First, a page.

The widespread devastation to infrastructure and human life caused by floods and tsunamis is both a global and increasingly urban phenomenon. With many of the world's most populous cities situated in areas that make them susceptible to environmental disasters, the need to protect business and populations from flooding is becoming ever more important.
Advanced technologies and improved intelligence will enable city authorities to execute efficient disaster management plans, using resilient systems and processes. "Cities are competing with each other more than ever before. They compete for business to generate wealth, jobs and attract new talent," notes Frost & Sullivan Vice President for Aerospace, Defence and Security, Steven Webb.
"A city with inadequate flood protection will find it challenging to attract new business especially in an increasingly global economy where a flood can impact entire supply chains with global ramifications. Therefore citizen safety and business productivity are two of the most important concerns of the city mayor's office."
Recent technology developments like new sensors, analytics and modeling are able to help authorities to detect and assess the impact of potential floods whilst faster communication and more interoperable networks permit timely and effective response. There are significant technology developments within universities but also through investment by industry. Developments focus on ensuring dam and dike stability whilst also monitoring water levels in rivers, reservoirs and tidal areas.
Thanks to advances in sensor performance and decreasing prices more sensors will be deployed in flood regions. However, having a proven sensor technology is only part of the water disaster management jigsaw. "Collating information from a wide range of sensors, interpreting the results, predicting impact and delivering an effective emergency response operation is vital, if the information gained from the sensors is going to deliver real value," adds Mr. Webb.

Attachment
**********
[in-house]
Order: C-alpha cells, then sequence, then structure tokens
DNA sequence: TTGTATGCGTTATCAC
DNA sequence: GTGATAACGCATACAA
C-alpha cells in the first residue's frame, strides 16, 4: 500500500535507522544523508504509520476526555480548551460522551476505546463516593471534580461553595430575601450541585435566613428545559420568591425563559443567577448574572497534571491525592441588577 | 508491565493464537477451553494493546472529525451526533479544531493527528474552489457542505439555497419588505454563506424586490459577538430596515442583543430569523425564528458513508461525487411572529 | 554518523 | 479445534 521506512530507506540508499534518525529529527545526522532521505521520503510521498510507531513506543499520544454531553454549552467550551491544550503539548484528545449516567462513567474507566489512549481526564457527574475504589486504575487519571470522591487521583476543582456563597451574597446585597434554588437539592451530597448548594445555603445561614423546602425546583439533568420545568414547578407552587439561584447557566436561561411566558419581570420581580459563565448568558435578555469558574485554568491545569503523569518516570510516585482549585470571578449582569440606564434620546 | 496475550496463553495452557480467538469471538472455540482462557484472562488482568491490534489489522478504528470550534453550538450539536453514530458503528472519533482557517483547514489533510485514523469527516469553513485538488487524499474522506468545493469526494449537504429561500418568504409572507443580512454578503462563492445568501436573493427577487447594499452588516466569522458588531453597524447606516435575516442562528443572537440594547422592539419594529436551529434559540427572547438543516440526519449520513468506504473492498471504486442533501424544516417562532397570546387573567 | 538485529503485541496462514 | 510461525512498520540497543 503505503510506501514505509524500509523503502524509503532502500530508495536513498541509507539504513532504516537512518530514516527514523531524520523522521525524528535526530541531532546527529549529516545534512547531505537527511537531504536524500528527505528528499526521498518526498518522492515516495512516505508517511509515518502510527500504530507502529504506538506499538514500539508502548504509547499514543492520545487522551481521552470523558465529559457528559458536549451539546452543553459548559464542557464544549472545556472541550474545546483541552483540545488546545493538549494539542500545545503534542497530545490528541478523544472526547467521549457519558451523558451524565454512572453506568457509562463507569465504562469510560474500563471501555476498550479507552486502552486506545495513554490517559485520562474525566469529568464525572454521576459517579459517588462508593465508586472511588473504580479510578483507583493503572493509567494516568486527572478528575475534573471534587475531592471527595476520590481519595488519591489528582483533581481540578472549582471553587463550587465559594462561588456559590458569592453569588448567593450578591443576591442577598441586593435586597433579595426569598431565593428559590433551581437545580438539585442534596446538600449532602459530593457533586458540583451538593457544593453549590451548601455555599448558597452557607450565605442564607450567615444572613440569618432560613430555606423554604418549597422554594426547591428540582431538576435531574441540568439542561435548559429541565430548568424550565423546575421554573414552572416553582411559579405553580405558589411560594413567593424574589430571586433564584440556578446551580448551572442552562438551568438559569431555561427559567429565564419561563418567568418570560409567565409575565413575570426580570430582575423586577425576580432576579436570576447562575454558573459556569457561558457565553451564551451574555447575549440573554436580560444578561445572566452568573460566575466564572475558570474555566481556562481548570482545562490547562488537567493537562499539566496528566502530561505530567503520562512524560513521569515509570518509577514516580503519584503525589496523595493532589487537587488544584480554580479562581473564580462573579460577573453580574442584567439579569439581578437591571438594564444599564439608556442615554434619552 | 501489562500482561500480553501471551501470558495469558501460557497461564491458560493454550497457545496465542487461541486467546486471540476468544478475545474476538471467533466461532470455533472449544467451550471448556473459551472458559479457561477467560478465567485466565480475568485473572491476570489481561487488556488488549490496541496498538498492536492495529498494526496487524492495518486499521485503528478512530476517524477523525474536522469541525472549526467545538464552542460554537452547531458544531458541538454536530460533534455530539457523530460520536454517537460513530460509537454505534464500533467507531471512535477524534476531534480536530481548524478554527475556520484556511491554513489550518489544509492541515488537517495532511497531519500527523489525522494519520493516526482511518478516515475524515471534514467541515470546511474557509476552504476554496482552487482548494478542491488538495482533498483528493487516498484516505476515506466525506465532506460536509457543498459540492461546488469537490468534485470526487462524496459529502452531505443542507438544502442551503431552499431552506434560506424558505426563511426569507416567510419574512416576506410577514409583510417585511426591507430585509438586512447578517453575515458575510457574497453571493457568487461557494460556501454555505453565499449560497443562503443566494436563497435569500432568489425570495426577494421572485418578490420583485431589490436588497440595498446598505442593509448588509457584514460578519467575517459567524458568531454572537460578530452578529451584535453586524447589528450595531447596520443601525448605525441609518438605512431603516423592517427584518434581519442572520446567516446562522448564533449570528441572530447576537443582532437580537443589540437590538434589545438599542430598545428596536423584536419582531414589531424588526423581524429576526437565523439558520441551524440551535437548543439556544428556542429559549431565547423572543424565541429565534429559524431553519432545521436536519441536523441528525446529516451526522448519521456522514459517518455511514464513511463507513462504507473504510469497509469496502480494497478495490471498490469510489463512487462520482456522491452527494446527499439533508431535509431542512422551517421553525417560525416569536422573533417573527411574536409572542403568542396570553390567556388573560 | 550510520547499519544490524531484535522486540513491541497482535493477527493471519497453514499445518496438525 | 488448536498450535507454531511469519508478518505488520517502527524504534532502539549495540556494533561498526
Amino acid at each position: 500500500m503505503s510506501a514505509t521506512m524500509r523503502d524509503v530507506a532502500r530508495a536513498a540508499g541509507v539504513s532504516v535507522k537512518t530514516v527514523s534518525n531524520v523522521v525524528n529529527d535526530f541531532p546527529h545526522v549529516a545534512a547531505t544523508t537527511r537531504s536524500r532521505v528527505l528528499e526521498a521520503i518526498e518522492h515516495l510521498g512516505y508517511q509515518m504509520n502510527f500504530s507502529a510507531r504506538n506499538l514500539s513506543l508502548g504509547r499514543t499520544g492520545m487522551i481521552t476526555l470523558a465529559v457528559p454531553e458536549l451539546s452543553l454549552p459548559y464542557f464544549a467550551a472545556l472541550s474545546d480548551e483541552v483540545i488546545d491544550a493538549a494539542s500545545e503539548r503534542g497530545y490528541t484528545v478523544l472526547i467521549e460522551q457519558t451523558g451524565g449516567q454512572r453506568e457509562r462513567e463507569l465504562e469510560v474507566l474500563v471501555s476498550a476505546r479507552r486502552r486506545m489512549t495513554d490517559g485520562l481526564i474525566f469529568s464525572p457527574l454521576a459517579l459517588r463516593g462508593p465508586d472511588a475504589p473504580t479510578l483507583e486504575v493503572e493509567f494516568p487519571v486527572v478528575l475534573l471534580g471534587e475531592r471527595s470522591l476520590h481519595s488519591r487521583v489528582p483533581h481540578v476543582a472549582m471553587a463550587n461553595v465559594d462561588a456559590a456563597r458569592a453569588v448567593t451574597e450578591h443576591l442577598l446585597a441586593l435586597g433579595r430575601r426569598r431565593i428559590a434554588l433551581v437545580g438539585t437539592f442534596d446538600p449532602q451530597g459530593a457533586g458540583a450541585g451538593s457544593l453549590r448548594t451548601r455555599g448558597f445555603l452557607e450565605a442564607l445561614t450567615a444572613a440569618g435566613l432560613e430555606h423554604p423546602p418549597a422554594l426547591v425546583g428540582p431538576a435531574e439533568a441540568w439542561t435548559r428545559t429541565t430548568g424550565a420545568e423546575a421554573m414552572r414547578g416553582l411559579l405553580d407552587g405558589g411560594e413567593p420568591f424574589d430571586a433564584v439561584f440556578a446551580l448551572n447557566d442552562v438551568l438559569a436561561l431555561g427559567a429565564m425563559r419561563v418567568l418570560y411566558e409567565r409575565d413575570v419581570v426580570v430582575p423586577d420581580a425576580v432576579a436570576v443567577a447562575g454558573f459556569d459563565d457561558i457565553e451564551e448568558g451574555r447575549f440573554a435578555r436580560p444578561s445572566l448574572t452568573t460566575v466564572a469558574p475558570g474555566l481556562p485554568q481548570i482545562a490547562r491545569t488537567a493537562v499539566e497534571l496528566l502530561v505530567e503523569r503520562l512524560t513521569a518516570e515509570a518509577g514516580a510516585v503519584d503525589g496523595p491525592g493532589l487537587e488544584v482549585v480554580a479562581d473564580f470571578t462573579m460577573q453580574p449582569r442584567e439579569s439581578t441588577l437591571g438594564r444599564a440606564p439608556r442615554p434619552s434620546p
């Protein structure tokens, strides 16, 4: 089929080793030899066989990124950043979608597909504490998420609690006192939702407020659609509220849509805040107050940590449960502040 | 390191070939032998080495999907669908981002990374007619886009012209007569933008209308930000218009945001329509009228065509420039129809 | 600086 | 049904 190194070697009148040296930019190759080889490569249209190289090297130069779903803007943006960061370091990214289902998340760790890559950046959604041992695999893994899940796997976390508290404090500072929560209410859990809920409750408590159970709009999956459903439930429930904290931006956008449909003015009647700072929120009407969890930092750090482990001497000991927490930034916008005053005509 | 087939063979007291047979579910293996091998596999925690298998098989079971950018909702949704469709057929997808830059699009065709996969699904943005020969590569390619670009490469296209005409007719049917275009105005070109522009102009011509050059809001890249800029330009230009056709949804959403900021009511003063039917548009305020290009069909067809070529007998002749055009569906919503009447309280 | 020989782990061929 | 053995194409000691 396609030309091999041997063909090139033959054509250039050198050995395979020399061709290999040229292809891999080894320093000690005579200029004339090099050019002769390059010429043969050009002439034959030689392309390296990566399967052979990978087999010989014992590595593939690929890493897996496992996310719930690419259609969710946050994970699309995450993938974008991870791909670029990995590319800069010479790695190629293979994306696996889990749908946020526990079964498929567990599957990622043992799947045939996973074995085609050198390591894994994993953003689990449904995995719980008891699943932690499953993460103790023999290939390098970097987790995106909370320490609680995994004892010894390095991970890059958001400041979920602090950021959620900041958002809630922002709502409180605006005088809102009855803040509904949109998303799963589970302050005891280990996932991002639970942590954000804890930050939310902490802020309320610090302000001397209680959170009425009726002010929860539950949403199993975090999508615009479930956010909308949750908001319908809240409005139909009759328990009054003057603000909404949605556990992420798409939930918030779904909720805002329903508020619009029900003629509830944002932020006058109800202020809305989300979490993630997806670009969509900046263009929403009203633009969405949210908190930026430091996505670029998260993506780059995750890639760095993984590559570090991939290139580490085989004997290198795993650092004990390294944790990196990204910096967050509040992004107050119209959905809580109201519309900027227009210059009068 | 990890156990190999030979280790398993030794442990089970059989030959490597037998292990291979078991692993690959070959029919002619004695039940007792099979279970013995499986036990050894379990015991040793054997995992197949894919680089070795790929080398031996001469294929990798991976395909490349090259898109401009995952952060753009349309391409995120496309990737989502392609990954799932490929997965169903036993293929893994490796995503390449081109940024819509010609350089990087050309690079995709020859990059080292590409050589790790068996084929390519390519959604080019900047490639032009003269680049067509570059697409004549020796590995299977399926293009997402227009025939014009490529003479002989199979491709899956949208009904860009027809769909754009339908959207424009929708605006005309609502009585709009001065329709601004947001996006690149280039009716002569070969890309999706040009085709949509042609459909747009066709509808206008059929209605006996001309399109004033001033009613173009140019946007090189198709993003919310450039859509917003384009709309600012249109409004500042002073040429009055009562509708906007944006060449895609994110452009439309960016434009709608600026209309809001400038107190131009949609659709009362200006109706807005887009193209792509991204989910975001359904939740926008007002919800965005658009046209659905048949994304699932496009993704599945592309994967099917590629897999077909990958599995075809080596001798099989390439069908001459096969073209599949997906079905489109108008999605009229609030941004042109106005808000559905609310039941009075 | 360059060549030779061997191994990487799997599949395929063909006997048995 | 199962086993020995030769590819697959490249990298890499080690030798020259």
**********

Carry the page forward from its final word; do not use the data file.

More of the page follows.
In the UrbanFlood project, funded by the European Commission, sensors are being used in Boston, UK, to detect changes below the ground in temperature, moisture and movement to help detect instability issues in flood defences. The data is transmitted to a central control room for investigation. Similar projects are also in operation in Germany and the Netherlands as part of the initiative.
"In current times of economic austerity the temptation for government is to limit investment and persist with traditional flood defence techniques rather than investing in high-end predictive intelligence tools to aid emergency response," comments Steven Webb. "It is better for organizations to focus on the operational costs of testing dike stability and flood defences and the improved financial benefits of leveraging technology."
Technology is now at a level where there can be significant gains for governments, city authorities, water boards, emergency services and more importantly citizens and commerce. Industry and government need to continue to partner with each other to run new systems alongside existing technologies to provide a safer urban environment for all.
Frost & Sullivan, Safe Cities – Developing a Proactive Approach to Flood Management
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